Antony Worrall Thompson just used the phrase “See you in a bizzle.” The world’s going mad.
Favourite blogs for beatriz hearts the shell garage
April 14, 2007
July 25, 2006
Writing about web page http://www.amazon.co.uk/gp/product/B000H30A1Y/202-5359222-8325448?v=glance&n=229816
Woo hoo! After an entire year (well more like 16 months) of waiting the debut album of The Five O'clock Heroes, Bend to the Breaks, finally has a release date of 11th September.
Well I'm excited.
July 22, 2006
Spotted this unfortunate headline in the newsagent's this morning. Seems inquests are where it's at these days. Sadly the article does not go on to say exactly how much the inquest 'rocked', but the fact it got the front page suggest that it must have been a lot.
April 03, 2006
So I watched the 20th anniversary edition of E.T. the other day. For anybody who doesn't know, this classic film was re-released four years ago (I think) with a couple of new scenes and some re-done special effects. The problem was, at the time I didn't know that I was watching the new edition, until I realised that I was watching a sequence that I had never seen before. Not a problem I thought, it's been a good ten years since I've seen this film all the way through, maybe I just forgot that this bit even happened.
However pretty soon I realised that this was the new version. And the reason I knew this was because the CGI that had been added to the film didn't look right. For the briefest of moments E.T., staring into a bathroom mirror, looked like he had just fallen out of The Incedibles.
Spielberg himself has stated that his intention with the new version of E.T. is not to change the story of the film in any way, but just to produce the film that he would have liked to have produced in 1982. Now I have no problem with this. If he was forced to cut a sequence because the technology of the time would not let him realise it realistically and he wants to re-instate this sequence then that is fine, providing that it is done properly.
Several changes have been made to this film, many of which are completely unnoticeable. These invisible changes should be applauded. They are unobtrusive, however when brought to the attention they do add a dimension to the film that might be seen to have been previously lacking. However there are other moments in the film when the changes that have been made are glaringly obvious.
Everybody knows that this film was made in the 1980s. Therefore any effects that obviously date from a later period are jarring. This can be seen in the sequence when E.T. creates a 3D model of the solar system in the bedroom and also in the newly re-instated sequences. Spielberg wanted to add subtelties to the creature's face in order to display more emotion than was possible in 1982. The intertion was to not produce any effects that made the audience realise that they were not watching the original film. The problem is that it frequently does.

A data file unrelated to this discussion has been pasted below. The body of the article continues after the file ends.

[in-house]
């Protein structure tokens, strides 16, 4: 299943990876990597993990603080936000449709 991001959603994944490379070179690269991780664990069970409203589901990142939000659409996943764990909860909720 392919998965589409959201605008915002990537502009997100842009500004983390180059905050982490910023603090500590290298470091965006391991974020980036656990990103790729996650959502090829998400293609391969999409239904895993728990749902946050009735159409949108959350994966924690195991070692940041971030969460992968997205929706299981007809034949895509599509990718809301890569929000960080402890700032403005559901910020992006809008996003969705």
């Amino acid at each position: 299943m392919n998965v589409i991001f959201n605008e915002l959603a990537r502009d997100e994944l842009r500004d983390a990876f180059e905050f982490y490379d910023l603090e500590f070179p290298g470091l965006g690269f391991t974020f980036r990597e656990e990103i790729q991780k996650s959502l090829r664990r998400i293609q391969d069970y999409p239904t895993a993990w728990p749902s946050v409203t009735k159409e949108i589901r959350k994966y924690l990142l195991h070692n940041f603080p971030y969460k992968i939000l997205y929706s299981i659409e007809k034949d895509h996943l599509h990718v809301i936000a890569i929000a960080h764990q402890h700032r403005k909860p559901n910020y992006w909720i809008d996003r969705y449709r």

The story is the same. As far as I can see there are only two new scenes (others exist but Spielberg was going to remove these at the time of the original), and these do not effect the plot in any way. However some of the CGI changes did draw attention to themselves. E.T. was never supposed to look like a man in a suit, but now he looks like a computer generated image. At least before this version you knew something was there.
This brings up the debate of remastering and re-issuing. I agree with Spielberg. If the director wanted something that may have been impossible at the time then a new version is acceptable, as long as it complies with the original viewing experience. If at any point the viewer notices that something has changed then the update has failed. Using Star Wars as an example, correcting the light sabres is appropriate, replacing Sebastian Shaw with Hayden Christensen is not as it instantly becomes a different film.
Clearly the three Star Wars films released on DVD and video recently are not the same films that were released from 1977 onwards. There is no problem with this as long as the originals are still available, which they are not. Similarly with E.T., Spielberg has attempted to update the film to do things that he could not do in 1982. The film, in his mind, is the same. However the moment that I realised that I was watching a different film to that which I was used to seeing demonstrated that this update had failed.